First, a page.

Something Mr A and I quickly realised when researching campervans is that the kind of van we wanted to buy now we have two children was very different to the one we would have bought if it was just the two of us. Gone were my dreams of a vintage, quirky, VW. Now I’m all about the practical! Travelling with children always comes with different challenges to travelling alone and that’s no different in a campervan. 

VW campervan

One of the main features we quickly decided we wanted, which helped to narrow down the search, was a sliding rail to enable the back seats to be moved forward when driving. This probably isn’t a feature you’d need with older children, but with two little ones we realised that journeys would be so much easier if they were within reaching distance of us. That was one of the big selling points of the California VW for us and every time we’re in it and I lean behind me to retrieve a dropped toy, it reinforces our decision.

Obviously everyone will have a different set up. But whether you’re single, a couple, or have children, think about what your priorities will be when you travel.

Be prepared to compromise if buying a secondhand campervan

Unless you’re buying a van brand new – in which case you can pick and choose the spec – whether you opt for a conversion or a factory-built van, it’s likely that you may have to make a few compromises when buying secondhand. Think of it like buying or renting a home, sometimes you’ll wander round and a few things may seem a bit weird or not exactly what you’d choose, but you could still live with them or change them in the future. However there will be other things that are definite no-nos.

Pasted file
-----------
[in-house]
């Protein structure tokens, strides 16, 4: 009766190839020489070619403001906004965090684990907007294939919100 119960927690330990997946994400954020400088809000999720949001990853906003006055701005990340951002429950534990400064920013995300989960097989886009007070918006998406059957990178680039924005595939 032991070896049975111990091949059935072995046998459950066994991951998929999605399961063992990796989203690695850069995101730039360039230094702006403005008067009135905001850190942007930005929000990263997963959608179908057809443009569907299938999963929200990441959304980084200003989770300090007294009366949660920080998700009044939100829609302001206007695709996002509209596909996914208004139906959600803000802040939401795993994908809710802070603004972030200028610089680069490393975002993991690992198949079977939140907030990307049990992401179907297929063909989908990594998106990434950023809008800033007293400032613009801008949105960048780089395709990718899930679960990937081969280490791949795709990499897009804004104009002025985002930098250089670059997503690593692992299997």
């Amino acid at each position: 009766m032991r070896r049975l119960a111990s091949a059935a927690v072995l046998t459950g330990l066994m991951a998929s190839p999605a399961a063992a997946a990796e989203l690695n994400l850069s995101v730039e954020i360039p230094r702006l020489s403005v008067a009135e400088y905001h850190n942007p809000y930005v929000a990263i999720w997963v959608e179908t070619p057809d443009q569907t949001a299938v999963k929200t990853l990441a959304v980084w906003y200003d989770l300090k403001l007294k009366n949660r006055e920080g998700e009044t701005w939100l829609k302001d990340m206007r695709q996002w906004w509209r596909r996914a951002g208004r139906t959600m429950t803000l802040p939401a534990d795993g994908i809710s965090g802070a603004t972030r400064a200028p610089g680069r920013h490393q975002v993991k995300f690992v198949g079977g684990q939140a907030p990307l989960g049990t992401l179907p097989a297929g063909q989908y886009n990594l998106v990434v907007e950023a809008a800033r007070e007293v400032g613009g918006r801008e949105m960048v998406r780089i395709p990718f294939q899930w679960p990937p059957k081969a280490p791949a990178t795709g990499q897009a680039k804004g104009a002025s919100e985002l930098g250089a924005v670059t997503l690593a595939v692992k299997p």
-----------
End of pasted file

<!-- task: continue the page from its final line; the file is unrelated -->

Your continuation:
For us, we decided the interior colours weren’t too important and we were willing to be flexible on the paint colour of the van too – although I drew the line at white, as our white car doesn’t get cleaned enough as it is! Luckily, when the right van did come up it was blue, which is a colour we would have chosen, and the interior is very neutral too.

Don’t rush into it

This summer is turning out to be a strange one holiday wise. “Staycations” are booming and holiday homes around the UK are being let for ridiculous prices. Campervans are also selling like hotcakes. (We actually bought ours the day after it was advertised. BUT only because we had done the research so we knew exactly what we wanted.)

However, if it is something you are considering, remember that a campervan is a big investment. As well the initial outlay, there are ongoing costs such as insurance and MOT, as well as any future repairs. If you do buy a campervan you want it to be something you enjoy having, not something that becomes a constant source of stress. 

Also, make sure that whichever van you choose will work for you. We viewed a campervan that someone had bought in a rush only a few months previously. He then regretted because it was far bigger than he actually needed. If you’re not sure about what you want from a van, or even whether van life is right for you, it’s definitely worth renting a campervan for a week or so, to make sure you’d enjoy it.  

I hope you’ve found these tips about things to think about when buying a campervan helpful. As always, if you have any specific questions about the campervan buying process then please feel free to get in touch.

To read more about campervan life, check out this post about why we decided to buy a campervan. You can also read about taking a baby in a campervan here.